Law­mak­ers halt push for drug prices in TV ads

In an ef­fort to get the first set of FY 2019 ap­pro­pri­a­tions bills to the Pres­i­dent’s desk, US House lead­ers scrapped a bi­par­ti­san amend­ment that would have re­quired drug­mak­ers to in­clude list prices in di­rect-to-con­sumer (DTC) tele­vi­sion ads.

Chuck Grass­ley

The amend­ment — spon­sored by Sens. Dick Durbin (D-IL) and Chuck Grass­ley (R-IA) — was of­fered and sub­se­quent­ly with­drawn dur­ing a joint con­fer­ence com­mit­tee of the House and Sen­ate, de­spite pass­ing the Sen­ate last month. The move was fol­lowed by fin­ger point­ing.

Richard Durbin

The amend­ment forms part of an on­go­ing ef­fort to com­bat drug prices through greater trans­paren­cy. It is al­so a pil­lar to the Trump ad­min­is­tra­tion’s re­cent “blue­print” on drug prices.

“For some rea­son, some­one on the oth­er side is try­ing to block this com­mon sense, tru­ly bi­par­ti­san pol­i­cy,” Durbin said dur­ing the joint hear­ing. “When are we go­ing to stand up to Big Phar­ma and ac­tu­al­ly do some­thing about sky high pre­scrip­tion drug prices? Trans­paren­cy in ad­ver­tis­ing is the very least Con­gress can do,” Durbin added.

Durbin took to Twit­ter af­ter the joint hear­ing, cit­ing “Big Phar­ma and their rep­re­sen­ta­tives in Con­gress” as the “on­ly group who op­posed” the amend­ment.

Amend­ment Com­ments

The Durbin-Grass­ley amend­ment, which was not in­clud­ed in the draft fund­ing bill that was re­leased in June, did not make it through the ne­go­ti­a­tion agree­ment be­cause to “too many of our friends across the ta­ble here, it was con­tro­ver­sial,” Sen. Richard Shel­by (R-AL) said.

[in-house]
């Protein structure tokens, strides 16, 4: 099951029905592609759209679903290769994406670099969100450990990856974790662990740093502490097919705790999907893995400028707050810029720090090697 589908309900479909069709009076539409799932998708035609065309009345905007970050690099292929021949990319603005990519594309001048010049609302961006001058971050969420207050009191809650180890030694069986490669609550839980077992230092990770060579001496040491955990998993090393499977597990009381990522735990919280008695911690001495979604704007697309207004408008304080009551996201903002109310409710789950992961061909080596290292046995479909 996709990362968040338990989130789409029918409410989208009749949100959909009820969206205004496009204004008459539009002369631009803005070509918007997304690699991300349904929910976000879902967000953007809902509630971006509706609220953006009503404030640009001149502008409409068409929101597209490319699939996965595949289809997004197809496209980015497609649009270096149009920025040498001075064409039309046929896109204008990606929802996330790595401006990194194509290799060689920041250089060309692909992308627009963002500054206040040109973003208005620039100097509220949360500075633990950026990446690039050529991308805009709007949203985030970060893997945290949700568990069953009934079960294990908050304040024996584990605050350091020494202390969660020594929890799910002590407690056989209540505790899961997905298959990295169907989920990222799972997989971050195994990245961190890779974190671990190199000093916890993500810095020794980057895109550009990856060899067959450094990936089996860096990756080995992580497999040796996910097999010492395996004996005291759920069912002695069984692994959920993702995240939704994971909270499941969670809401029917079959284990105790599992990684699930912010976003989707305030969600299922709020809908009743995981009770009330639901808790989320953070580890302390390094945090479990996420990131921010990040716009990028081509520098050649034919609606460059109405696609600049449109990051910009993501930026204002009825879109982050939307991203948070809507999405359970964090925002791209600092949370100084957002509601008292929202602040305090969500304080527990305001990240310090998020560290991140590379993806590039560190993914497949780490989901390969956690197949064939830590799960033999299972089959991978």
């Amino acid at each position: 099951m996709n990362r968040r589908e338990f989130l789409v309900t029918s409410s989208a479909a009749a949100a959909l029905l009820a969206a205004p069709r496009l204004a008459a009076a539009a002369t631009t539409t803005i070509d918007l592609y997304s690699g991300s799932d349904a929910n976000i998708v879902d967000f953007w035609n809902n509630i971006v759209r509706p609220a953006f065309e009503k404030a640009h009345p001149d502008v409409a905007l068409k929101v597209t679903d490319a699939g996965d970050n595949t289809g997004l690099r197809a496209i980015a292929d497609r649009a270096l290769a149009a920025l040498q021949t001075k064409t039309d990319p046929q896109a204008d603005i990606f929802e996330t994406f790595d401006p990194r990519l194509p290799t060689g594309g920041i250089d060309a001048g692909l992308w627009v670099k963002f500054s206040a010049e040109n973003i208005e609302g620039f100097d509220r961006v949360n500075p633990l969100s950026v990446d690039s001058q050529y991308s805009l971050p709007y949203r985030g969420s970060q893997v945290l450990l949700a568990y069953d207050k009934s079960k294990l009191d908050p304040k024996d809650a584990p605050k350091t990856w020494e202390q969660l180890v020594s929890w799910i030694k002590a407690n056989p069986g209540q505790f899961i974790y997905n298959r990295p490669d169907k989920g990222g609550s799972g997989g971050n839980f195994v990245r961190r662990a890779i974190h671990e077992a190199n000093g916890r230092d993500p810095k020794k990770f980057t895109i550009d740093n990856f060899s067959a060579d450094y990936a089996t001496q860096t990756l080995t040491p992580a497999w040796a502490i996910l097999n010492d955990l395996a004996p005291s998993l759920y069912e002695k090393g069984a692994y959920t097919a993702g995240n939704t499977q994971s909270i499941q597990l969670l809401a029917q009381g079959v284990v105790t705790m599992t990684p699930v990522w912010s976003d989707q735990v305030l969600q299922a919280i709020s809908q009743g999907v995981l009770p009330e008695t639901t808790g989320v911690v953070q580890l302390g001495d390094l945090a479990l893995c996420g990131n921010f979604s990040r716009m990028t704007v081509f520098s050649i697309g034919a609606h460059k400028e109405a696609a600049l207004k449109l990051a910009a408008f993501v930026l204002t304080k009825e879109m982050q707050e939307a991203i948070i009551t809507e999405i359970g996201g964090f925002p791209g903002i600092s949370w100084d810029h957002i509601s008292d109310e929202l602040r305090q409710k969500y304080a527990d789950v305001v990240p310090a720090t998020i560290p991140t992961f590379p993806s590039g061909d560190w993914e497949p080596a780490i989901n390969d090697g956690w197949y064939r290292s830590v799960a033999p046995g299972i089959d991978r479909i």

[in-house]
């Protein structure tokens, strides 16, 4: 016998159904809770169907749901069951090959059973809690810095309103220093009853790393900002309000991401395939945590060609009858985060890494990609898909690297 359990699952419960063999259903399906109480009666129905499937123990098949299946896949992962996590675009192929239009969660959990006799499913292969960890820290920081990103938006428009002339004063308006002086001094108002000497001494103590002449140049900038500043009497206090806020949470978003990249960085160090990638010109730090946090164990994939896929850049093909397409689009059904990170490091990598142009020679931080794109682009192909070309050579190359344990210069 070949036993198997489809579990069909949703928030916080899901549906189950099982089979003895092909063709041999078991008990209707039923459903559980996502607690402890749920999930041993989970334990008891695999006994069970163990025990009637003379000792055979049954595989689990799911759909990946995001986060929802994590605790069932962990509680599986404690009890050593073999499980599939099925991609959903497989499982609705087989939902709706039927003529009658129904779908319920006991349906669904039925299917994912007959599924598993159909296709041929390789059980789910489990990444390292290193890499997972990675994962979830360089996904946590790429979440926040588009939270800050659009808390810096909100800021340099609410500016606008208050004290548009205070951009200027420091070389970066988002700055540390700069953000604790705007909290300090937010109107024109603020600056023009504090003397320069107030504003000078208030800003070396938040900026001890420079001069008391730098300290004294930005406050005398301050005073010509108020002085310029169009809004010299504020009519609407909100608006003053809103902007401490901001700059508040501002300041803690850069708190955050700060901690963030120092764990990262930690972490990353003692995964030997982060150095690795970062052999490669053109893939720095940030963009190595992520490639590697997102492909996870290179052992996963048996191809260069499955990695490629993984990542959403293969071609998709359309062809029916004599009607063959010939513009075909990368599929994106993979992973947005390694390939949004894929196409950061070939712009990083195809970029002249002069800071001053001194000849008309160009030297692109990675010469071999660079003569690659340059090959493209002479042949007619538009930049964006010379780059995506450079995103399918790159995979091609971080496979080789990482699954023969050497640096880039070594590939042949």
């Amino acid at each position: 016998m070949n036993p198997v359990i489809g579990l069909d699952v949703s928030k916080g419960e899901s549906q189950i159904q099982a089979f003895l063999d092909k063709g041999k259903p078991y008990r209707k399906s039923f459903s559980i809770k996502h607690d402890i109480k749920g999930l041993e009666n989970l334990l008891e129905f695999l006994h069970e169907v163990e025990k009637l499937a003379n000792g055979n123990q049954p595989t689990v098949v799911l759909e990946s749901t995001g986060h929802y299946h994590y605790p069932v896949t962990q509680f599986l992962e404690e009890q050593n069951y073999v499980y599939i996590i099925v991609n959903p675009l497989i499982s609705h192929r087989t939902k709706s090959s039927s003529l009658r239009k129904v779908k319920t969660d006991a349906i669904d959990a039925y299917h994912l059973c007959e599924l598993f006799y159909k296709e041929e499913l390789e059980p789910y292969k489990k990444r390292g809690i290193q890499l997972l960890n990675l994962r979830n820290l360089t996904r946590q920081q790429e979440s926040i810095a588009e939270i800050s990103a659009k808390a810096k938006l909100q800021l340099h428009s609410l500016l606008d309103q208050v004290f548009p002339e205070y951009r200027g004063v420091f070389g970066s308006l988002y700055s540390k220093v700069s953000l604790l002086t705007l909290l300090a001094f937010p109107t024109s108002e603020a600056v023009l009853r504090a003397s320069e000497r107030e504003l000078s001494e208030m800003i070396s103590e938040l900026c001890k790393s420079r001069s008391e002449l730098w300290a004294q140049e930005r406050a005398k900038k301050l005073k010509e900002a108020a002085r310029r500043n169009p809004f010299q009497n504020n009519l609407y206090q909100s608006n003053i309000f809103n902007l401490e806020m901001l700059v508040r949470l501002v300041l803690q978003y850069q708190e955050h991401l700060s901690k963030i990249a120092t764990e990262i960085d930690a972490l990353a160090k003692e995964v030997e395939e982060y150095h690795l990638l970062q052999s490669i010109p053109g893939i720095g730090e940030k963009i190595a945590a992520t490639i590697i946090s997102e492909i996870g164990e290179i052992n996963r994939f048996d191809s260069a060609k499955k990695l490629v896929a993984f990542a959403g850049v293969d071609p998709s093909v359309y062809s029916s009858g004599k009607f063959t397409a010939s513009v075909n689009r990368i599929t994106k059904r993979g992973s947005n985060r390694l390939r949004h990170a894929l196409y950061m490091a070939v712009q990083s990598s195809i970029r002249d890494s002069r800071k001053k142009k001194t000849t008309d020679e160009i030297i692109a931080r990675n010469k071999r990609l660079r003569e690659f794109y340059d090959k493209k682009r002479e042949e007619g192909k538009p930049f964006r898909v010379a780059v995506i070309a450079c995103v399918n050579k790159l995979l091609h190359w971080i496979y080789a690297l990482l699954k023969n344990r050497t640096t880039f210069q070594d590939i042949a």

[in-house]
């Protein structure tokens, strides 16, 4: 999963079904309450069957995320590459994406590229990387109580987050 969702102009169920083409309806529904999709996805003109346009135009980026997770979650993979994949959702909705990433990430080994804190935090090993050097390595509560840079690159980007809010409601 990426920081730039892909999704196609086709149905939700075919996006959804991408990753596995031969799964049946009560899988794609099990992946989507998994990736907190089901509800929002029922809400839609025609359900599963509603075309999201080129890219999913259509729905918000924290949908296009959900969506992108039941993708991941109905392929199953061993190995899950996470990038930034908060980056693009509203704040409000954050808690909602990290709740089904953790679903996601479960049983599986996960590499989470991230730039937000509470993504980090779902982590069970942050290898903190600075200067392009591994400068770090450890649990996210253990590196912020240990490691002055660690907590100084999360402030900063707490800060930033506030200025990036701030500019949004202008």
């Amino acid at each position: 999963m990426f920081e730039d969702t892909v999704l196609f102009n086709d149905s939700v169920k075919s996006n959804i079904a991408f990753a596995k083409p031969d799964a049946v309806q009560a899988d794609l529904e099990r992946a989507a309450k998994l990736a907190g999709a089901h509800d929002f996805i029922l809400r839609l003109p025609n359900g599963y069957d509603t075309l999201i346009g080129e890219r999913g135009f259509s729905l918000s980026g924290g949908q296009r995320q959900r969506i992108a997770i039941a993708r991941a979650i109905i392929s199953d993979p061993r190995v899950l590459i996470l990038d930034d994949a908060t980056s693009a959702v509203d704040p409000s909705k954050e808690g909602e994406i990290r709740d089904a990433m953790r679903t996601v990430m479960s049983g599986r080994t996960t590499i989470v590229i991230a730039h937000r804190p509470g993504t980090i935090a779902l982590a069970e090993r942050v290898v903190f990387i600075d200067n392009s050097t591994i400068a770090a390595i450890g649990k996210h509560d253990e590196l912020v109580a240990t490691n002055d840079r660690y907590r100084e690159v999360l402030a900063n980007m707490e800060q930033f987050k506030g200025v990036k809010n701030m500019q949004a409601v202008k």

Sen. Patrick Leahy (D-VT) echoed Shel­by’s com­ments and con­cerns dur­ing the joint hear­ing.

The fact that it is a Durbin-Grass­ley amend­ment that the Sen­ate al­ready passed “speaks to how worth­while it is” and “peo­ple ought to know” how much pre­scrip­tion drugs are go­ing to cost in DTC ad­ver­tise­ments, said Leahy. In the in­ter­est of re­turn­ing to reg­u­lar or­der, Leahy ul­ti­mate­ly sided with Shel­by in op­po­si­tion to in­clud­ing the amend­ment in the joint con­fer­ence re­port.

Durbin and Grass­ley ex­pressed dis­ap­point­ment with the de­ci­sion to drop the pro­pos­al for now at least, ar­gu­ing against the char­ac­ter­i­za­tion of the amend­ment as a “poi­son pill rid­er.”

It was re­moved “in a last-minute, back­room deal,” Grass­ley said, point­ing to those that had showed sup­port. These in­clude the Amer­i­can Hos­pi­tal As­so­ci­a­tion, the Fed­er­a­tion of Amer­i­can Hos­pi­tals and the Cam­paign for Sus­tain­able Rx Pric­ing (CSRxP), among sev­er­al oth­ers.

The bill “aban­dons the re­al bi­par­ti­san progress the Sen­ate and the Trump Ad­min­is­tra­tion made to hold Big Phar­ma ac­count­able for out-of-con­trol drug prices and give pa­tients the in­for­ma­tion they need to make smart de­ci­sions about their health care,” said CSRxP.

The Durbin-Grass­ley amend­ment pre­vi­ous­ly drew ire from in­dus­try trade as­so­ci­a­tions.

“FDA should not pur­sue any re­quired dis­clo­sure of list prices in di­rect-to-con­sumer phar­ma­ceu­ti­cal ad­ver­tis­ing,” PhRMA said in its Ju­ly com­ments to HHS on Trump’s drug pric­ing blue­print. “Such a re­quire­ment could con­fuse pa­tients since the list price of­ten does not rep­re­sent what they would ac­tu­al­ly be re­quired to pay” and it “could al­so have the un­in­tend­ed and harm­ful con­se­quence of de­ter­ring pa­tients from seek­ing care.”

First pub­lished here. Reg­u­la­to­ry Fo­cus is the flag­ship on­line pub­li­ca­tion of the Reg­u­la­to­ry Af­fairs Pro­fes­sion­als So­ci­ety (RAPS), the largest glob­al or­ga­ni­za­tion of and for those in­volved with the reg­u­la­tion of health­care and re­lat­ed prod­ucts, in­clud­ing med­ical de­vices, phar­ma­ceu­ti­cals, bi­o­log­ics and nu­tri­tion­al prod­ucts. Email for more in­for­ma­tion.

John Hood [file photo]

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